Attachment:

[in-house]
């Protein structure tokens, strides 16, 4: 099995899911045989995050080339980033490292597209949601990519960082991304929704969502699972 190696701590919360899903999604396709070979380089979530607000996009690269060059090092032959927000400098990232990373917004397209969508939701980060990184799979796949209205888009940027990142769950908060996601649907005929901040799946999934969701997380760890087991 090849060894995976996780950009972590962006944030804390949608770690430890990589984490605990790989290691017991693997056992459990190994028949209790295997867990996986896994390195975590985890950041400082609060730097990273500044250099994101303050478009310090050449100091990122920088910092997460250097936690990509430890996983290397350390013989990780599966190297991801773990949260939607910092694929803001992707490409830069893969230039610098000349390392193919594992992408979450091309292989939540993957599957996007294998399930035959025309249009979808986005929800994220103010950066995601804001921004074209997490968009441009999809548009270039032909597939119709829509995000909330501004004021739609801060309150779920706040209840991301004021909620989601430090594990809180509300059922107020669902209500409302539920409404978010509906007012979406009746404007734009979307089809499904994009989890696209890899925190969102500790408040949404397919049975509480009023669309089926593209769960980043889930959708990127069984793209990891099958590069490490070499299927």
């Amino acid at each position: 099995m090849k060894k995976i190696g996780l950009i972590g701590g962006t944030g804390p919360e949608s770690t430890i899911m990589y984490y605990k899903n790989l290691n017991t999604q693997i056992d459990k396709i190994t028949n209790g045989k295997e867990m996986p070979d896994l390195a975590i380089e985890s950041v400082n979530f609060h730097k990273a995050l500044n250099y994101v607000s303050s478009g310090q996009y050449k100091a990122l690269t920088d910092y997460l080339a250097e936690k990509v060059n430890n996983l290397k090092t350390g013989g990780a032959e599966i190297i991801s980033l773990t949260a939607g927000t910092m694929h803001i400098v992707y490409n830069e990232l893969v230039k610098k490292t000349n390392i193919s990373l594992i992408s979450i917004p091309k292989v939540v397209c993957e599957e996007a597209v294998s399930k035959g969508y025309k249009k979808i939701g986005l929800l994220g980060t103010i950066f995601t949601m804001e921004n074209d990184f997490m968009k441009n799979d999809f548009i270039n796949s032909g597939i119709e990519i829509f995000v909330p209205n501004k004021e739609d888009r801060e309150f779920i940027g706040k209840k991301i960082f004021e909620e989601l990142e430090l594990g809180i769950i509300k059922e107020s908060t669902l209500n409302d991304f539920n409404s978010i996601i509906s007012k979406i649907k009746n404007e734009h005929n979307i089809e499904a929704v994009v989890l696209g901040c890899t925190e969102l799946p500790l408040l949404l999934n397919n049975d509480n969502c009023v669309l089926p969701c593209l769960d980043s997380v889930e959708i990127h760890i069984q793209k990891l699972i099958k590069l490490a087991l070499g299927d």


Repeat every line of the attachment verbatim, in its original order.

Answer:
[in-house]
């Protein structure tokens, strides 16, 4: 099995899911045989995050080339980033490292597209949601990519960082991304929704969502699972 190696701590919360899903999604396709070979380089979530607000996009690269060059090092032959927000400098990232990373917004397209969508939701980060990184799979796949209205888009940027990142769950908060996601649907005929901040799946999934969701997380760890087991 090849060894995976996780950009972590962006944030804390949608770690430890990589984490605990790989290691017991693997056992459990190994028949209790295997867990996986896994390195975590985890950041400082609060730097990273500044250099994101303050478009310090050449100091990122920088910092997460250097936690990509430890996983290397350390013989990780599966190297991801773990949260939607910092694929803001992707490409830069893969230039610098000349390392193919594992992408979450091309292989939540993957599957996007294998399930035959025309249009979808986005929800994220103010950066995601804001921004074209997490968009441009999809548009270039032909597939119709829509995000909330501004004021739609801060309150779920706040209840991301004021909620989601430090594990809180509300059922107020669902209500409302539920409404978010509906007012979406009746404007734009979307089809499904994009989890696209890899925190969102500790408040949404397919049975509480009023669309089926593209769960980043889930959708990127069984793209990891099958590069490490070499299927």
């Amino acid at each position: 099995m090849k060894k995976i190696g996780l950009i972590g701590g962006t944030g804390p919360e949608s770690t430890i899911m990589y984490y605990k899903n790989l290691n017991t999604q693997i056992d459990k396709i190994t028949n209790g045989k295997e867990m996986p070979d896994l390195a975590i380089e985890s950041v400082n979530f609060h730097k990273a995050l500044n250099y994101v607000s303050s478009g310090q996009y050449k100091a990122l690269t920088d910092y997460l080339a250097e936690k990509v060059n430890n996983l290397k090092t350390g013989g990780a032959e599966i190297i991801s980033l773990t949260a939607g927000t910092m694929h803001i400098v992707y490409n830069e990232l893969v230039k610098k490292t000349n390392i193919s990373l594992i992408s979450i917004p091309k292989v939540v397209c993957e599957e996007a597209v294998s399930k035959g969508y025309k249009k979808i939701g986005l929800l994220g980060t103010i950066f995601t949601m804001e921004n074209d990184f997490m968009k441009n799979d999809f548009i270039n796949s032909g597939i119709e990519i829509f995000v909330p209205n501004k004021e739609d888009r801060e309150f779920i940027g706040k209840k991301i960082f004021e909620e989601l990142e430090l594990g809180i769950i509300k059922e107020s908060t669902l209500n409302d991304f539920n409404s978010i996601i509906s007012k979406i649907k009746n404007e734009h005929n979307i089809e499904a929704v994009v989890l696209g901040c890899t925190e969102l799946p500790l408040l949404l999934n397919n049975d509480n969502c009023v669309l089926p969701c593209l769960d980043s997380v889930e959708i990127h760890i069984q793209k990891l699972i099958k590069l490490a087991l070499g299927d």